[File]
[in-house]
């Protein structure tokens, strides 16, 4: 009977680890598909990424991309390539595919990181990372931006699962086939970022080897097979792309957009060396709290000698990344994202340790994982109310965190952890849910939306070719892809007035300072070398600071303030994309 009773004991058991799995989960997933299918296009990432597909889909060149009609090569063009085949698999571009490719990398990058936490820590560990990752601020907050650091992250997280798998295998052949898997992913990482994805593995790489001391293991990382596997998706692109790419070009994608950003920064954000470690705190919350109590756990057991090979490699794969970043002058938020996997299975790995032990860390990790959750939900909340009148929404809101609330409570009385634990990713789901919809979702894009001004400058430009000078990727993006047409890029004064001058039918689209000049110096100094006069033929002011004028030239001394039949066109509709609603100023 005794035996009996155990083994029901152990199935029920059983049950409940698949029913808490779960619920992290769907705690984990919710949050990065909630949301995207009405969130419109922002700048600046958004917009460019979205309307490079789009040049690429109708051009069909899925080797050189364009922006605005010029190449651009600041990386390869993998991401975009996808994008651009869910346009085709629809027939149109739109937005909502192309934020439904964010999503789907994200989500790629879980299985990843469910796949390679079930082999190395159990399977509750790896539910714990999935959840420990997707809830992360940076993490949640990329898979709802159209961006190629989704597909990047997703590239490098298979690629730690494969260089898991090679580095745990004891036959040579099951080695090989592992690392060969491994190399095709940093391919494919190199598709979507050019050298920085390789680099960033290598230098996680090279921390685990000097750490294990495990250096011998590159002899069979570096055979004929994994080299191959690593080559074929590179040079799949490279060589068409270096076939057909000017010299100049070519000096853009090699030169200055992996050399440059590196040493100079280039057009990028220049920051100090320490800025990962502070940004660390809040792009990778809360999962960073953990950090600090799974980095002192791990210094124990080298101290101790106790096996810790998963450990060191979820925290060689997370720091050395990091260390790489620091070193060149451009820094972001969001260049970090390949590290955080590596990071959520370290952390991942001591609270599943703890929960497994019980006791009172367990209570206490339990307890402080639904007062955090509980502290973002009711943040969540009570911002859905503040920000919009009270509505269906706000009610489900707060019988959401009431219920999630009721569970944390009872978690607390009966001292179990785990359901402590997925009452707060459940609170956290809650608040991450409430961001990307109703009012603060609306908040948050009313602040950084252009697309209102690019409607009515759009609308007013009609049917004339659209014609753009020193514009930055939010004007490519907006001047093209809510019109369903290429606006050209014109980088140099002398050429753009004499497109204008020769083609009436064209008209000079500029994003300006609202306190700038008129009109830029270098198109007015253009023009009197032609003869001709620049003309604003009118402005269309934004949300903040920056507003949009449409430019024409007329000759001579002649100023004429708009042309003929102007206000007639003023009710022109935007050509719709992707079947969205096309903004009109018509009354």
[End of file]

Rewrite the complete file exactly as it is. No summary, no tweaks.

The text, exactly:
[in-house]
């Protein structure tokens, strides 16, 4: 009977680890598909990424991309390539595919990181990372931006699962086939970022080897097979792309957009060396709290000698990344994202340790994982109310965190952890849910939306070719892809007035300072070398600071303030994309 009773004991058991799995989960997933299918296009990432597909889909060149009609090569063009085949698999571009490719990398990058936490820590560990990752601020907050650091992250997280798998295998052949898997992913990482994805593995790489001391293991990382596997998706692109790419070009994608950003920064954000470690705190919350109590756990057991090979490699794969970043002058938020996997299975790995032990860390990790959750939900909340009148929404809101609330409570009385634990990713789901919809979702894009001004400058430009000078990727993006047409890029004064001058039918689209000049110096100094006069033929002011004028030239001394039949066109509709609603100023 005794035996009996155990083994029901152990199935029920059983049950409940698949029913808490779960619920992290769907705690984990919710949050990065909630949301995207009405969130419109922002700048600046958004917009460019979205309307490079789009040049690429109708051009069909899925080797050189364009922006605005010029190449651009600041990386390869993998991401975009996808994008651009869910346009085709629809027939149109739109937005909502192309934020439904964010999503789907994200989500790629879980299985990843469910796949390679079930082999190395159990399977509750790896539910714990999935959840420990997707809830992360940076993490949640990329898979709802159209961006190629989704597909990047997703590239490098298979690629730690494969260089898991090679580095745990004891036959040579099951080695090989592992690392060969491994190399095709940093391919494919190199598709979507050019050298920085390789680099960033290598230098996680090279921390685990000097750490294990495990250096011998590159002899069979570096055979004929994994080299191959690593080559074929590179040079799949490279060589068409270096076939057909000017010299100049070519000096853009090699030169200055992996050399440059590196040493100079280039057009990028220049920051100090320490800025990962502070940004660390809040792009990778809360999962960073953990950090600090799974980095002192791990210094124990080298101290101790106790096996810790998963450990060191979820925290060689997370720091050395990091260390790489620091070193060149451009820094972001969001260049970090390949590290955080590596990071959520370290952390991942001591609270599943703890929960497994019980006791009172367990209570206490339990307890402080639904007062955090509980502290973002009711943040969540009570911002859905503040920000919009009270509505269906706000009610489900707060019988959401009431219920999630009721569970944390009872978690607390009966001292179990785990359901402590997925009452707060459940609170956290809650608040991450409430961001990307109703009012603060609306908040948050009313602040950084252009697309209102690019409607009515759009609308007013009609049917004339659209014609753009020193514009930055939010004007490519907006001047093209809510019109369903290429606006050209014109980088140099002398050429753009004499497109204008020769083609009436064209008209000079500029994003300006609202306190700038008129009109830029270098198109007015253009023009009197032609003869001709620049003309604003009118402005269309934004949300903040920056507003949009449409430019024409007329000759001579002649100023004429708009042309003929102007206000007639003023009710022109935007050509719709992707079947969205096309903004009109018509009354």